Rob Sutton is a junior doctor in Wales and a former Parliamentary staffer. He is a recent graduate of the University of Oxford Medical School.
The UK’s Ambassador to China, Dame Barbara Woodward, has been announced as the next permanent representative to the United Nations in New York. Woodward is a career civil diplomat who has been at the Foreign and Commonwealth Office (FCO) since 1994.
Her distinguished record includes five years in Moscow, as Second then First Secretary, Commercial and Political. She has served as Deputy Head of the Human Rights Policy Department of the FCO, International Director of the UK Border Agency and Director General, Economic and Consular of the FCO.
Despite a career path which seems quite typical of what would be expected of such a senior diplomatic appointment, the contrast with previous representatives is notable. Dame Karen Pierce, whom Woodward will take over from, worked in Japan, the USA, Ukraine, Belarus, Switzerland and Afghanistan. Before her, Matthew Rycroft spent much of his FCO career in Geneva, London, Paris and Washington.
The significance of Woodward’s experience relates to the body of the UN in which the UK bears the most influence – the Security Council. The Security Council contains 15 members, of which five are permanent: China, France, the USA, Russia, and the UK – the so-called ‘P5’.
The considerable influence of the P5 is due to their powers of veto for all Council resolutions. Thus, these nations are the key players around which Britain must skilfully manoeuvre.
How much Woodward will be able to achieve is of course constrained by the limitations of the UN itself, its lack of moral leadership and its inability to intervene on the most pressing international crises. For an organisation which positions itself as a leader of leaders, the failings of the UN during the most trying international crises reflect the difficulty of building and implementing consensus at a global level. The response to the coronavirus pandemic is just the latest in a long series of failures of leadership.
At the lofty heights of the P5, leadership could hardly be further from the ideals envisioned by Churchill and Roosevelt when they spearheaded the UN’s formation. Secretary-General António Guterres has also received fierce criticism for his toothless approach to challenging human rights violations.
Even amid such company, we have been timid where we should have been bold, and our future influence is in doubt. Britain has not used its veto since 1989. Since then, Russia, China and the USA have used it on a total of 45 times. We’re sitting at the grown-ups’ table, but we act as though we have no right to be.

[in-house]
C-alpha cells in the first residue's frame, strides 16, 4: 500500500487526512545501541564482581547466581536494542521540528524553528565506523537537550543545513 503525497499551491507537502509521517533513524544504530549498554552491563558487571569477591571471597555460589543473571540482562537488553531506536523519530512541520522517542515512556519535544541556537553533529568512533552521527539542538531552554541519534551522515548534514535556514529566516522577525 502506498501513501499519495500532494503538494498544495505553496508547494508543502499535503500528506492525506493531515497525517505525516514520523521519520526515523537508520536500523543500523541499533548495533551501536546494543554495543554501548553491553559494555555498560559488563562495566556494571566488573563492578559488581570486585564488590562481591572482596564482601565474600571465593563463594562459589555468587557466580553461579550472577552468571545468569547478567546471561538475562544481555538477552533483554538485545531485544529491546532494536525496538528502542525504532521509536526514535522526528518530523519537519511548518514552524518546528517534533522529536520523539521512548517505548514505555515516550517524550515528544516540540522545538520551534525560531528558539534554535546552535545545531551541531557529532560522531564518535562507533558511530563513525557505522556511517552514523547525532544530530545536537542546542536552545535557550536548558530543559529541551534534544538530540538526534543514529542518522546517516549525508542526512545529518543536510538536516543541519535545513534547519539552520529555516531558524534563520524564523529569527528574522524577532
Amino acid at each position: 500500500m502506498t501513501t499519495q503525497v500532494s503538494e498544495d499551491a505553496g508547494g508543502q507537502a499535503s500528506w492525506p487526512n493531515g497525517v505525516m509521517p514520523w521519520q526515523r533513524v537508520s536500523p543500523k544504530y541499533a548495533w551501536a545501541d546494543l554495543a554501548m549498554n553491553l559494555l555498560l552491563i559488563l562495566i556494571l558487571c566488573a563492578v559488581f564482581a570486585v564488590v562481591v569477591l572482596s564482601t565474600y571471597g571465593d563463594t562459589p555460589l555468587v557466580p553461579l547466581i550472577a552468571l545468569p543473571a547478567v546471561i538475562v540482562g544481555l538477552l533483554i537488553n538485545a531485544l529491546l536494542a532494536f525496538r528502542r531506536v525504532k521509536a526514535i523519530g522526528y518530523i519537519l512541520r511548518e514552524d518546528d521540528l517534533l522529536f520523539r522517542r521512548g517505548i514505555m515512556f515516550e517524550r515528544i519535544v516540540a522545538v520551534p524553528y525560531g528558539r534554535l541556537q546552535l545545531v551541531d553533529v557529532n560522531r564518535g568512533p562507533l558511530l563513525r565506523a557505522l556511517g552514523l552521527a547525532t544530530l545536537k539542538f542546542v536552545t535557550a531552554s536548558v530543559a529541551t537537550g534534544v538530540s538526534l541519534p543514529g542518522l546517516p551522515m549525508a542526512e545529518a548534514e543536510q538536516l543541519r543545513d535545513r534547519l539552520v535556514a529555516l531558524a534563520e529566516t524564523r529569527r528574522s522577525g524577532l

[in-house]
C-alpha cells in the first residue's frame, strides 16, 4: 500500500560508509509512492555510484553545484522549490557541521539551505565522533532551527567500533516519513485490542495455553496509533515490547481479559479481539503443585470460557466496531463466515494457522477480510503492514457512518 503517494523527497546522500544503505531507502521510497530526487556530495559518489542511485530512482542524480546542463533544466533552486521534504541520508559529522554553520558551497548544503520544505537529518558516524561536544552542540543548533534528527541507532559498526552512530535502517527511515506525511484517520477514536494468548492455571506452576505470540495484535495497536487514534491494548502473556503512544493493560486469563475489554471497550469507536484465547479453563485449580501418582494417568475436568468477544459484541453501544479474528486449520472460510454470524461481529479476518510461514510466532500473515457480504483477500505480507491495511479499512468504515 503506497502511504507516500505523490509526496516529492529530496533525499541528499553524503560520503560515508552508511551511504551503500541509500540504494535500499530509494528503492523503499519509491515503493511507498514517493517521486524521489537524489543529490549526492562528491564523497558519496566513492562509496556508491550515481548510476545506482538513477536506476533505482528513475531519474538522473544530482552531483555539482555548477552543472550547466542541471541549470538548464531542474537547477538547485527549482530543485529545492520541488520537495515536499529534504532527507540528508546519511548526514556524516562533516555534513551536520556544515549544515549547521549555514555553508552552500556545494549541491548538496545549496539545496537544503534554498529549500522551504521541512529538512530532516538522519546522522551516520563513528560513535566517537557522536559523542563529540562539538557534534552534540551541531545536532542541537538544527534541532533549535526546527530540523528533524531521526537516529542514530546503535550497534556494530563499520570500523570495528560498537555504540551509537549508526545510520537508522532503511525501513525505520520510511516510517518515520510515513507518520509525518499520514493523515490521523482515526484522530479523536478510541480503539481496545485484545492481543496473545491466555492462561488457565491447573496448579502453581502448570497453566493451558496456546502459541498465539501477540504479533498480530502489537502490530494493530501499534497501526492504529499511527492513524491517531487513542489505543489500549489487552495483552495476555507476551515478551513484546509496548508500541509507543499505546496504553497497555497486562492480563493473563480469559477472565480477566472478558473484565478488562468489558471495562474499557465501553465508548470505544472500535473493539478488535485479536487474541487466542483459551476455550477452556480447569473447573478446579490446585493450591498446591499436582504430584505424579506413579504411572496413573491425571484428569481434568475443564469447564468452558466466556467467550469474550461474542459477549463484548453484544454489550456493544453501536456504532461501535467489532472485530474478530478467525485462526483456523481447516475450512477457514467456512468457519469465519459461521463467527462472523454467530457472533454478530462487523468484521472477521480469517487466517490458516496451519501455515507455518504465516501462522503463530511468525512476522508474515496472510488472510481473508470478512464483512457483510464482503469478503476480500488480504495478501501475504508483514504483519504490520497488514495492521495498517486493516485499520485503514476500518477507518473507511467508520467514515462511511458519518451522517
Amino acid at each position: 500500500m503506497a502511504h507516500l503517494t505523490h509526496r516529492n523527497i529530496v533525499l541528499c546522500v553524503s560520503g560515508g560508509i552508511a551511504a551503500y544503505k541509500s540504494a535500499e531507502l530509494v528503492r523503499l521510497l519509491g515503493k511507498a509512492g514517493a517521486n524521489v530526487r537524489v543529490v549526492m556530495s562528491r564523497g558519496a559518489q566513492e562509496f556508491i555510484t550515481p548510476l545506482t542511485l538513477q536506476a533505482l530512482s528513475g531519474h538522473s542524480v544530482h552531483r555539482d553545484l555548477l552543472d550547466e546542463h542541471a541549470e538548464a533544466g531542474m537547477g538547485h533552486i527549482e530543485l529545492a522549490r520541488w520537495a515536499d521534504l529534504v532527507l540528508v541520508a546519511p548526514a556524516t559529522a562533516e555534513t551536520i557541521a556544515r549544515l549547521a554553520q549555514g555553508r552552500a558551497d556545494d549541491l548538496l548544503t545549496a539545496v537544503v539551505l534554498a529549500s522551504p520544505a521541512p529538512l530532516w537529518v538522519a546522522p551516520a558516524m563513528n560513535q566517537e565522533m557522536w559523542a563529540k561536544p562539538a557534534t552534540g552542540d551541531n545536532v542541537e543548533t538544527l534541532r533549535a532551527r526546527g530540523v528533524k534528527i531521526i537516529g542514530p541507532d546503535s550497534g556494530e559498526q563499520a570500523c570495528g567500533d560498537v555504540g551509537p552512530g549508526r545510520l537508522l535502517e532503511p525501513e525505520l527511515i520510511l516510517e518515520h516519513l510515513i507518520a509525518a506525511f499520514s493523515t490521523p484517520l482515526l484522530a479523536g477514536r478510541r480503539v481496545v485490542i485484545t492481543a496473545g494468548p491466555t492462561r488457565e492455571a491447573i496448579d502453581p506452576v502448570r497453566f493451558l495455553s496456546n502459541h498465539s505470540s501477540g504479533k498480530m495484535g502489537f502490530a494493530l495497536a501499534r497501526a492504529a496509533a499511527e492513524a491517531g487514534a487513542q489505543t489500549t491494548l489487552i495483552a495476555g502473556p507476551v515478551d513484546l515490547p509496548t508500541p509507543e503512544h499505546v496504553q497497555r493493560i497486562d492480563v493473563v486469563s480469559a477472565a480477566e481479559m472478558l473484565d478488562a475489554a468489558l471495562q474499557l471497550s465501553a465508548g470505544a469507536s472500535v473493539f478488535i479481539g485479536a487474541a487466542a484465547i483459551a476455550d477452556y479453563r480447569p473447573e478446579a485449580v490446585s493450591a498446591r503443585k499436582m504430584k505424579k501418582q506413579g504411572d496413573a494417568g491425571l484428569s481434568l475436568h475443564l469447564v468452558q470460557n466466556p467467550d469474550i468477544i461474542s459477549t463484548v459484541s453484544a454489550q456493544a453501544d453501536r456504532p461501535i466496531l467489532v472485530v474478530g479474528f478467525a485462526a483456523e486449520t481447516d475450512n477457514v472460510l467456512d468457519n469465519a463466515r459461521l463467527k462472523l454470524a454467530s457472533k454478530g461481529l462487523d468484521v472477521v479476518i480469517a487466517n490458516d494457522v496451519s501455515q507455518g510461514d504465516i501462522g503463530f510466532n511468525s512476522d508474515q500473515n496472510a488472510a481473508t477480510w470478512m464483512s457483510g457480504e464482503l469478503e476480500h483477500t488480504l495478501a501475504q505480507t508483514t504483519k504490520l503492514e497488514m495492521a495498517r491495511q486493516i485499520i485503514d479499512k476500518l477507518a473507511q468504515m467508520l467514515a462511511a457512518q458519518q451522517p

By placing Woodward at the table, we can be assured that our representative will be completely comfortable with the competition. China is not a cultural mystery to her. Russia is no riddle wrapped in an enigma. Woodward understands the nuanced politics of our most serious rivals in the P5, and that experience is invaluable. Following her appointment, she spoke of joining the UN at “a time when the rules-based international system faces pressing global challenges”, so we might hope that she will speak out on the numerous egregious violations committed by these nations.
The challenge in shaping Britain’s role as an international player is due in large part to our antagonistic aims. Seeking trade deals across the globe becomes considerably more difficult when one seeks to also criticise these partners when they stray outside international law. So we could opt for business as usual. We could quietly talk Britain up in the back rooms and decline to use our veto or publicly criticise our rivals for fear of being exposed as a lesser force than we were in the immediate post-war years.
Or we could seize this opportunity. Woodward has the skill, experience and support to be a key voice as we seek a renewed national identity amidst a decaying rules-based international order. A respected, principled, and industrious diplomat who is unafraid to articulate the importance of an open society may go some way to helping the UN and the UK rediscover their moral authority.